"The Law," "The State," and Other Political Writings, 1843-1850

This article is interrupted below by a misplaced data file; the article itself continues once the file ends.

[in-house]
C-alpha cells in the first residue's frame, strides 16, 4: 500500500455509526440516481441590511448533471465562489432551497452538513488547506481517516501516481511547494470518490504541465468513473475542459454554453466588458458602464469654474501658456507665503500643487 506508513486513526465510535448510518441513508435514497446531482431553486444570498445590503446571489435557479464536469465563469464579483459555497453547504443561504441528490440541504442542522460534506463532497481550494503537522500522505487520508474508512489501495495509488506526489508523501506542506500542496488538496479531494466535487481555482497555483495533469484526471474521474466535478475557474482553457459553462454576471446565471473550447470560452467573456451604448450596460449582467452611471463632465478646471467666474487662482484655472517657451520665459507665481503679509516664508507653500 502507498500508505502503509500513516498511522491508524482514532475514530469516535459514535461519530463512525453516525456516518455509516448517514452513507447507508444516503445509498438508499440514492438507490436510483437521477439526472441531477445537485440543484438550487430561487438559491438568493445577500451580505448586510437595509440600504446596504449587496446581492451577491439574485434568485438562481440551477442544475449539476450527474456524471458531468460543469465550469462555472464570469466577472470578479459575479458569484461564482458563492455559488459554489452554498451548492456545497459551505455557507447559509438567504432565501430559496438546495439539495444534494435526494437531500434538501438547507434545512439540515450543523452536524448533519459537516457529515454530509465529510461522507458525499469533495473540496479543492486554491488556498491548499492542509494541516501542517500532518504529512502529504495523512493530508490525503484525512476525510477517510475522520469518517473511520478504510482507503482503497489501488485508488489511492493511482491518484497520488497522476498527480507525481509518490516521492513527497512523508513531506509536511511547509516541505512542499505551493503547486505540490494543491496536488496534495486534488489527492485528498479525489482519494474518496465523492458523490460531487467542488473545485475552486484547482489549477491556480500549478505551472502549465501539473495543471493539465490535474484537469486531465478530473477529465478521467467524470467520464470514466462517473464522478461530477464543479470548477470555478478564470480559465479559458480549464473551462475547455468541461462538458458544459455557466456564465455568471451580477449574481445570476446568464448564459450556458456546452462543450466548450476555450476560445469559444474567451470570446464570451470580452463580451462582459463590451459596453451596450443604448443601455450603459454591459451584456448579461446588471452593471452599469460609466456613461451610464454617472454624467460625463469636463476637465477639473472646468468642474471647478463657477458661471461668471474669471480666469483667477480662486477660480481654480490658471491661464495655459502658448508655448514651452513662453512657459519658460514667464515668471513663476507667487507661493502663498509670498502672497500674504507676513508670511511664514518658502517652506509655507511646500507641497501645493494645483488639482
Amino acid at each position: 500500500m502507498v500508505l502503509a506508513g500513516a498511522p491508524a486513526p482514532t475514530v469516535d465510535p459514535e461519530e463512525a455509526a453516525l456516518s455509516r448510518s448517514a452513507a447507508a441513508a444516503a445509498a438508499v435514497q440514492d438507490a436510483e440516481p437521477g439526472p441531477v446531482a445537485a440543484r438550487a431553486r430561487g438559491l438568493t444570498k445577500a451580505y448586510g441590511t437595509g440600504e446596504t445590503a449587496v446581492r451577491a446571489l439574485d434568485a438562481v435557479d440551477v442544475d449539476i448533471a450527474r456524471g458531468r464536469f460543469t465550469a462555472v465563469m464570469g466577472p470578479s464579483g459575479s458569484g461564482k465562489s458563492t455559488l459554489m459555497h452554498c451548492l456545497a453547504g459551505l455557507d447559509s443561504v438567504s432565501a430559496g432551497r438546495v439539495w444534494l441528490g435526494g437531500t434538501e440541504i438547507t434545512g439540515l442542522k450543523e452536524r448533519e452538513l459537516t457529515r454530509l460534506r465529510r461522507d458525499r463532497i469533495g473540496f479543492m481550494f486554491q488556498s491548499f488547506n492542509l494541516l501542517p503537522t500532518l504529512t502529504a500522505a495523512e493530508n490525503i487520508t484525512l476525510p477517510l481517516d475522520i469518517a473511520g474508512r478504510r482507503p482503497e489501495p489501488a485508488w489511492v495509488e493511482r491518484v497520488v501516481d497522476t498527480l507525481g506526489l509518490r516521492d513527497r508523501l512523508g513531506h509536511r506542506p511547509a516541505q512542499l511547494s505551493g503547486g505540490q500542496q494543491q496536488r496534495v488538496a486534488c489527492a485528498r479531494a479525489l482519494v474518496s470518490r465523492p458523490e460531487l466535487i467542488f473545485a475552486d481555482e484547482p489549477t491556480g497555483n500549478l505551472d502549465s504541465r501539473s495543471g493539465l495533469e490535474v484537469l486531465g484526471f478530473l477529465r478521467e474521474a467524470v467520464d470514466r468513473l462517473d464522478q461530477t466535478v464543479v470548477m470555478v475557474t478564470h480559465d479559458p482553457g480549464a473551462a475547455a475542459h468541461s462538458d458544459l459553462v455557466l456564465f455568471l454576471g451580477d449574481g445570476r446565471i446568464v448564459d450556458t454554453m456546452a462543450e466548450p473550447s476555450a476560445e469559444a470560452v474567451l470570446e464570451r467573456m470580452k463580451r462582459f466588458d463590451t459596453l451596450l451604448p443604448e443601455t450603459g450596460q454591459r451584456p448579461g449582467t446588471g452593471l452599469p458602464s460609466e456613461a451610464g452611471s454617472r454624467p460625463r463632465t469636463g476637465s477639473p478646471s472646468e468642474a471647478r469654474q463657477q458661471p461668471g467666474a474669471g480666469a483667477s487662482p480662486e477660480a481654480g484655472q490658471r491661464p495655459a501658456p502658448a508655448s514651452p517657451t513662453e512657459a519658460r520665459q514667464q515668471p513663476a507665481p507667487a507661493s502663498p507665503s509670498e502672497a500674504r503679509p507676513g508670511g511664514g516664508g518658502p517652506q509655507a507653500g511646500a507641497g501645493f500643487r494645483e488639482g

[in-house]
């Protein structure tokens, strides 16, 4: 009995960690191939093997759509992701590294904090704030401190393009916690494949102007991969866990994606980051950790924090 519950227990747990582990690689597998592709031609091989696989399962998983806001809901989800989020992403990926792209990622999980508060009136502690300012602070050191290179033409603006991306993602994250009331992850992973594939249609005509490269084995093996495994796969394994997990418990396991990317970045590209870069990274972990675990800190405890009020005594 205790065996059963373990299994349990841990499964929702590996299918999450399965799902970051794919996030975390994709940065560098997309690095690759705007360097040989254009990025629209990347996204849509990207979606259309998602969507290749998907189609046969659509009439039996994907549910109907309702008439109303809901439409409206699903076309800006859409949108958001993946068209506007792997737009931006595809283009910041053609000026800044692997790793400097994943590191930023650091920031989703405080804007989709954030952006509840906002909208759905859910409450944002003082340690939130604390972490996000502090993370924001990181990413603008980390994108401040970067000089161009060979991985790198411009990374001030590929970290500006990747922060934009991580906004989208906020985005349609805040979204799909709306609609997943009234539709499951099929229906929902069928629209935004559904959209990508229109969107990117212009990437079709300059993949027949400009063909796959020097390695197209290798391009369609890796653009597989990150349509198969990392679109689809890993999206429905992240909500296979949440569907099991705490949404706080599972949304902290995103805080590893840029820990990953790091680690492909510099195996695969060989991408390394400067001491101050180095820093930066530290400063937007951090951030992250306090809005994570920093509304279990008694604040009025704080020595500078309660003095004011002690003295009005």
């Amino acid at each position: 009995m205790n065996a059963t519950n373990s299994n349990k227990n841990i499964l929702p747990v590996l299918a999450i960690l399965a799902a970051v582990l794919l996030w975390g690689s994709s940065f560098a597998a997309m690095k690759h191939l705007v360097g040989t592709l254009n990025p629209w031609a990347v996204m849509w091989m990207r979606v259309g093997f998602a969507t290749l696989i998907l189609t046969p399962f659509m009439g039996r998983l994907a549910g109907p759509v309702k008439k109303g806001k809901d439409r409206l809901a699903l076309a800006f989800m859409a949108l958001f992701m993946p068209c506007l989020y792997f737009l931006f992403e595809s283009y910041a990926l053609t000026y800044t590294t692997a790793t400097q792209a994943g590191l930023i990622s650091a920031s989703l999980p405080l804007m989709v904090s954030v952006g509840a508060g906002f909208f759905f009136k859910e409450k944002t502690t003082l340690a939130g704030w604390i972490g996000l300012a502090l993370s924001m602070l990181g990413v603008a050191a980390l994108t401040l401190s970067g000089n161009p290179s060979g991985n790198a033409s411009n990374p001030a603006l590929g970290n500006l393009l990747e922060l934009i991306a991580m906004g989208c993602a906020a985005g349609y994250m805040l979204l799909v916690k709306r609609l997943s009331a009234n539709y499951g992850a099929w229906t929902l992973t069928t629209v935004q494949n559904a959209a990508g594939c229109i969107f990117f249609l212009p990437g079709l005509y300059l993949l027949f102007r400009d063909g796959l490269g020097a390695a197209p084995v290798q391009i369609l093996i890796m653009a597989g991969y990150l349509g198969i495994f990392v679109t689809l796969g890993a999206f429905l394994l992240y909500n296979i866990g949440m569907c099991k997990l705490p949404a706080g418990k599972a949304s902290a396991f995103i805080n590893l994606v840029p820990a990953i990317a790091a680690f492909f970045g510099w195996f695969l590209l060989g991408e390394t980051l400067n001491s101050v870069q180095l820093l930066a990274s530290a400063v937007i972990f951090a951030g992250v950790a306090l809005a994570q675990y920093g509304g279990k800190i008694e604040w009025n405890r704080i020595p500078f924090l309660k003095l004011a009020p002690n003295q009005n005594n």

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Frederic Bastiat (1801-1850) was a keen observer of political and economic problems and a passionate proponent of liberal economic theory. This book collects nineteen of Bastiat's articles, ranging from the theory of value and rent, public choice and collective action, government intervention and regulation, the balance of trade, education, and trade unions to price controls, capital and growth, and taxation. Throughout his articles, Bastiat demonstrates how the combination of careful logic, consistency of principle, and clarity of exposition is the instrument for solving most economic and social problems. In his famous essay "The Law" Bastiat explains that the law, far from being what it ought to be, "namely the instrument that enabled the state to protect individuals' rights and property", had become the means for what he termed "spoliation" (or plunder). From the article "The State" written at the height of the 1848 Revolution in June, comes perhaps his best-remembered quotation: "The state is the great fiction by which everyone endeavours to live at the expense of everyone else". In this volume readers will find extensive introductory material, including notes on the translation and on the editions of the uvres completes, a chronology of Bastiat's life and works, two maps of France showing the cities associated with Bastiat, annotations to the articles, and a bibliography. A special section provides charming, little-known anecdotes about Bastiat and his contemporaries, including his editor Prosper Paillottet, who became Bastiat's firm friend and eventually his executor. This section also includes discussions of key concepts such as individualism, laissez-faire, industry, plunder, and the right to work. Three glossaries explain persons, places, and subjects and terms.